9. I kinda like having Adolin as strong character without being a Radiant, broken or not. I wont' cry if he becomes one, but it's nice having his limitations and yet capabilities as a normal human being. Same with Navani.
  10. How large do you think it can be scaled without distorting too much by just copy/paste?
  11. I know on the sanderson website there are a few maps of places like Roshar, but has anyone come across very large wall maps? Basically, I'm looking for one as I'm doing a steampunk theme in a game room and thought that instead of a regular wall map of earth, something from the Cosmere would be sweet as a large back drop on one of the walls.
  12. Well but empathy clearly isn't shown in his predictions. He kills whomever he needs to using Szeth. He destroys as needed to achieve his ends. There's no empathy there. The soldiers they heal at the end are to be reused and sacrificed as needed, not out of empathy. His predictions can be entirely accurate on his end if they are a reflection of what he wants to do anyway to achieve his ends with the information he was given. Empathy is not understood by the Diagram. And the Diagram gets less accurate the farther he moves away from that day. It gets less accurate the more Radiants become involved esp as radiants do not neglect their empathy, but are practically born on it. He's not overly concerned with the voidbringers or everstorm, because he wants it all to happen. He wants Dalinar dead so he can't stop it. I think King T is either selfishly bent on conquering the world for himself and using the excuse of the voidbringers coming to do it, or he's being manipulated by Odium to being with. Especially in light of some of the other comments if Odium is restricted in some regards, why not use a King T to his advantage then to go where he can not?
  13. Once again, you do not support your final assumption that it can predict people anyway once he reaches Diagram-T. Please show where in the text it shows that.
  14. Well empathy is really being able to sympathize from a personal point of view or experience. As an example, you value your own life and thus would value the sanctity of others. Once again, where is that from the book though to say he doesn't need it at the upper limit of his brain power? How does hitting the upper limit negate the need for empathy? It's not that he doesn't need empathy at the upper limit, it's that he doesn't have it at all. That's the curse of his granted "intelligence", but it thus also makes his predictions fallible. The Diagram is a circular reflection of King T. He was an entire monster when it was generated, and he continues to interpret it as the monster he is and has to be.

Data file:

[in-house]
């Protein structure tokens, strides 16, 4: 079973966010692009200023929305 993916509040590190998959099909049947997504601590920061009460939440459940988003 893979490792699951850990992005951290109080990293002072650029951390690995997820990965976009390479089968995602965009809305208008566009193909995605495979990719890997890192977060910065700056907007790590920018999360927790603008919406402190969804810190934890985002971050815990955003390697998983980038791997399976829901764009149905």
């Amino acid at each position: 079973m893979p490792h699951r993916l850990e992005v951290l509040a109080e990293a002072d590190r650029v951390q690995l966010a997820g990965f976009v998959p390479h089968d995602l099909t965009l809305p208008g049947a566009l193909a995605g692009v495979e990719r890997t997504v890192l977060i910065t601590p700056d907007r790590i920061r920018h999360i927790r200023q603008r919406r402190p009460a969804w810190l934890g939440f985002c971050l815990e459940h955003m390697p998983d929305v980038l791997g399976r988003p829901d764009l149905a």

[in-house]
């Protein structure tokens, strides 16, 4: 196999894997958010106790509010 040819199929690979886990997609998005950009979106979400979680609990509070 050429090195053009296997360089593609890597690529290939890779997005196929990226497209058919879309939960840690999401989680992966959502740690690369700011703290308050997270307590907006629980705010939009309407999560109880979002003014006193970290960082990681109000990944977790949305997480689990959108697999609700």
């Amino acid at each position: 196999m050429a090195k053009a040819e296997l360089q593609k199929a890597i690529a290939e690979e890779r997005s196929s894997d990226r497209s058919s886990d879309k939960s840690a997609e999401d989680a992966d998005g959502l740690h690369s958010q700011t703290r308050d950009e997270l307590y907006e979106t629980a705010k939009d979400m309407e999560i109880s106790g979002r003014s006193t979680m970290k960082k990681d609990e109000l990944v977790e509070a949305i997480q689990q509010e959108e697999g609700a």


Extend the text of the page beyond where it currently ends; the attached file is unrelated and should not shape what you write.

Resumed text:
15. Moogle, Wasn't he using the hospitals/patients though at the end of WoK to drain the blood to KILL them and get death rattles? In other words, the compassionate free hospitals were a front to distract from what he was really about. I took it as his days in front of Jasnah when she thought him inept most of the time, but caring were a reflection that he had already been to the Nightwatcher. I get that you argue he's wanting to "help" and that's his motivation. However, I think its his excuse. We are looking at him from HIS point of view at the end of the book. We are seeing his rationale. It's the law that he writes up that reasons to the people its for the "good of the city". No it isn't. He's doing it because he can't control the idiots like he wants too which he clearly is frustrated over. It's for his convenience, his "good". Of course he's going to try and justify his means and make himself look better than he is in reality esp when trying to reason a bunch of below average brains into killing themselves off. Hence why they lock him up on smart days, lest he reveals his nature! He only worships himself. Taravangian worshipped only one god now. it was the man he had been on that day. You define psychopath and then reject it as an apt description, yet his own suggestion to slaughter half the population was an impulsive law he suggested, highly aggressive, and lacked empathy....ON A "SMART" DAY. That clearly fits the definition you provided. If the Diagram had so much information and predictive power, well in advance, why is it interpreted by King T to justify all the mass/power killings when King T could have just used the info to walk over to the Shattered Plains and personally stop the everstorm before it ever had a chance? He could've used Szeth to slaughter the Parshendi leadership that was pro stormform. Why not kill all the slaves rather than his own people? See how stupidly psychotic he is? He went to the Nightwatcher, the Nightwatcher gave him exactly what he wanted. To be a monster. The reason he's still a psychopath even when he's on an average day, is because that's where he is at in the book. It's an average day, and he's still carrying on his ways to slaughter everyone in the way of his goal of control/stability. Does it make him less a psychopath if he's just killing off world leaders instead of half a population? I don't think so. And we can know that's who King T is because he's contrasted against Dalinar, who is also trying to stop the coming desolation, but is attempting to do it without slaughtering as the means to an end. King T tries to kill him off instead.